For the first time since his stage win in Andorra, Vincenzo Nibali (Bahrain-Merida) pulled back time on Chris Froome (Team Sky) after a fraught finale when the Vuelta a España leader crashed twice and Alberto Contador (Trek-Segafredo) went on the attack.
Nibali said that there could have been no predicting the drama of the last hour's racing on Thursday, as Froome hit the deck not once, but twice, in a very short space of time. Froome was then forced to chase hard in an attempt to regain contact with the Bahrain-Merida group of GC favourites, which in turn was chasing Contador.
In the end, Nibali gained 20 seconds on Froome but lost 22 on Contador, meaning that in the overall battle, the gap between himself and the Briton has dropped to just 59 seconds. As a result, the two Andalusian summit finishes this weekend look even more certain to prove crucial in Nibali's fight to take a second Vuelta a España, seven years after his breakthrough GC victory here in 2010.
"I thought maybe that something would happen today [Thursday] but not like this," Nibali told reporters afterwards. "When Alberto Contador went, we were going flat out to chase him. When Froome crashed, we were already going all out to retake Contador so there was no waiting."
Nibali recognised that although Contador is still over two minutes behind him, he constitutes a threat to him. However, it was notable that when Froome went up to Nibali to talk briefly after Contador initially broke away, there was no collaboration from Bahrain-Merida to bring back the Spaniard and Sky lead the chase. A few kilometres further on, though, that had changed.
"Alberto is always dangerous, and this is Alberto's style of racing," Nibali reflected afterwards. "Today's he's shown that he's going really well." With the racing 'on' at the point when Froome crashed, he said, there was nothing to do but continue to drive to chase Contador.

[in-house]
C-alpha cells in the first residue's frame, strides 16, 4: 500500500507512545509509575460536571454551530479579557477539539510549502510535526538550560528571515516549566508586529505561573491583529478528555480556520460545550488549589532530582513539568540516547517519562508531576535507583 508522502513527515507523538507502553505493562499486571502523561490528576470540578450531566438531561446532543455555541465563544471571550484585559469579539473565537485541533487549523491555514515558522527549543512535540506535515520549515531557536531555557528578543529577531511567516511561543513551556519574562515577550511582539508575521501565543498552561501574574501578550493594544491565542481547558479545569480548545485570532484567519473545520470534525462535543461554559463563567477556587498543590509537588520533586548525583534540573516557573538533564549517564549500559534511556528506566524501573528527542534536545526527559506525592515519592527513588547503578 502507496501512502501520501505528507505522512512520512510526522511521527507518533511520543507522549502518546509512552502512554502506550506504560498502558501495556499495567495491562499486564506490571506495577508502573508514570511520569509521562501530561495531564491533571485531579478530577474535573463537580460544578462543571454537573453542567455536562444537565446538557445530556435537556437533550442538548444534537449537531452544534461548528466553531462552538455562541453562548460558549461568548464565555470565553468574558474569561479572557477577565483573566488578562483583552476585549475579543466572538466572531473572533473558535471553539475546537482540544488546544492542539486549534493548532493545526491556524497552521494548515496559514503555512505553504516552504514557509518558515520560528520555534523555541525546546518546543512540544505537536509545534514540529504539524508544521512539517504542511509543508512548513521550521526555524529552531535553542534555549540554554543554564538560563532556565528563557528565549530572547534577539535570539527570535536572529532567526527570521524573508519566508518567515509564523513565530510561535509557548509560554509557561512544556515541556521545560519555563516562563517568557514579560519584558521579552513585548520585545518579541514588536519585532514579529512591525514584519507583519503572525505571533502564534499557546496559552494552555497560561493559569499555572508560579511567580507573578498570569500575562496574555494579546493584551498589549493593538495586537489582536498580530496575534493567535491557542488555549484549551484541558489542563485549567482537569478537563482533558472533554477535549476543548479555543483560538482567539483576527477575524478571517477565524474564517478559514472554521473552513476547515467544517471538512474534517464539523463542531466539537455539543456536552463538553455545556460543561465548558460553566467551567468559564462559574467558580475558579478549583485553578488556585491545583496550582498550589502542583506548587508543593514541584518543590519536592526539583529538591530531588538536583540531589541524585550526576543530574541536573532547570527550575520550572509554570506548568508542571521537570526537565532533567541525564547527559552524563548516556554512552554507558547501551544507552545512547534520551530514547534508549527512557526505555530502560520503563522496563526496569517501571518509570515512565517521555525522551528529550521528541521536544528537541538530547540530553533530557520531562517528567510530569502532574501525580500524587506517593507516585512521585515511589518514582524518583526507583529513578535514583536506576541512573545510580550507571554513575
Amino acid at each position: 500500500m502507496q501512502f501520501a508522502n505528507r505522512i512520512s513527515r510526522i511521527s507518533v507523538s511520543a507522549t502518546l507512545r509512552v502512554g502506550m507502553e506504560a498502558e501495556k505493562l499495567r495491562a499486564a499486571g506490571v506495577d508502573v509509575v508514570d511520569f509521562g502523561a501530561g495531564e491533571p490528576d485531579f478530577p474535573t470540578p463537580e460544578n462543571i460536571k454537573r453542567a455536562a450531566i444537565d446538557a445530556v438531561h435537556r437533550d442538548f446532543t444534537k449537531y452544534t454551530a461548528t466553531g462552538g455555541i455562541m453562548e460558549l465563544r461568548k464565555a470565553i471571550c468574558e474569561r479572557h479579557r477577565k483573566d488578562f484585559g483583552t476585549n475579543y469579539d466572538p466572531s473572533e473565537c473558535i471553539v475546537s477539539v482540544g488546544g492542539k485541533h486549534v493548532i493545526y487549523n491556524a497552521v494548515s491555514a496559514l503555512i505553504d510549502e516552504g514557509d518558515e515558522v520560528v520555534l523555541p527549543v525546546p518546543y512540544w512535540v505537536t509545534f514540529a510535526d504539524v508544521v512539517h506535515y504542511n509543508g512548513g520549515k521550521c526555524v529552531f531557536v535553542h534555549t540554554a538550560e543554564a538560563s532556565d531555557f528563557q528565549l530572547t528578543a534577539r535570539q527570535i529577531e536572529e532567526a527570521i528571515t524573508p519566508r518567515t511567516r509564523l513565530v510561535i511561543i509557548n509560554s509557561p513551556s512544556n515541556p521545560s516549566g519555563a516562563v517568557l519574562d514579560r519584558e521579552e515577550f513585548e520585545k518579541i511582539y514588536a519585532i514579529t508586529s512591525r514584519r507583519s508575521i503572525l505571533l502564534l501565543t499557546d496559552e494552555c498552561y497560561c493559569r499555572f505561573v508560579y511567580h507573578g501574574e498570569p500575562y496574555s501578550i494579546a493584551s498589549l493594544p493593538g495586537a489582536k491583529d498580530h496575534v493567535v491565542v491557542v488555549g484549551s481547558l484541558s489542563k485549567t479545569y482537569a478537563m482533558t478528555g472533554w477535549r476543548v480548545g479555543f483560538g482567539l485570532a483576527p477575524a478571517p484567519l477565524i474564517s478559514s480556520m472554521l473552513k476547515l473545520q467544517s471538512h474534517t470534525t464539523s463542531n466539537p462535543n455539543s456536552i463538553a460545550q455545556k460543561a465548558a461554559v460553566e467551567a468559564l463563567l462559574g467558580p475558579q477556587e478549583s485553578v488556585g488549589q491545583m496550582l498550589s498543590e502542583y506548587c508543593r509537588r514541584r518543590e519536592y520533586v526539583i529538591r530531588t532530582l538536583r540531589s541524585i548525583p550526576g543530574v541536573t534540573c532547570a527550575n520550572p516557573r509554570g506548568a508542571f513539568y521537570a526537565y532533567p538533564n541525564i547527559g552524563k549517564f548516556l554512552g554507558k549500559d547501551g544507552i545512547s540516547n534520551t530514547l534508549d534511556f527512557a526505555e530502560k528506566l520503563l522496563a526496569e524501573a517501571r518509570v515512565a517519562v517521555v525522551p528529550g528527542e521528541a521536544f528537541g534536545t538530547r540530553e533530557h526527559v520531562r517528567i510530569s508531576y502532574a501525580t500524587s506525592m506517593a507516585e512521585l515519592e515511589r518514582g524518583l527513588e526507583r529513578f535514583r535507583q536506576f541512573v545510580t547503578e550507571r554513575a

It was a much different situation to the 2015 Tour de France, where Nibali was forced to defend his attack on the Col de la Croix de Fer that came when Froome had a mechanical. This time, the group of favourites had no choice but to keep going.
"If we had waited, then Alberto would have gained even more time, and he's already dangerous. This is how racing goes, you can't do anything else."
Nibali said he had seen Froome's first crash, which happened right in front of him on a left-hand bend, and said that the descent was "very slippery and very dangerous. I was a few metres further back, because that's the way I do things, thanks to that I was able to avoid it. I could have crashed as well. We were going pretty hard at the time."
It is a sign of his depth of experience, though, not to mention duels with Froome going all the way back to the 2012 Tour that Nibali played down the consequences of a time gain of 20 seconds to a bare minimum. He concluded very simply, "Froome is still Froome." Indeed, the Italian knows very well that despite all the drama of the stage, in the grand scheme of things regarding the Vuelta GC, the events on the road to Antequera are likely to prove no more than an interesting skirmish.
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Alasdair Fotheringham has been reporting on cycling since 1991. He has covered every Tour de France since 1992 bar one, as well as numerous other bike races of all shapes and sizes, ranging from the Olympic Games in 2008 to the now sadly defunct Subida a Urkiola hill climb in Spain. As well as working for Cyclingnews, he has also written for The Independent, The Guardian, ProCycling, The Express and Reuters.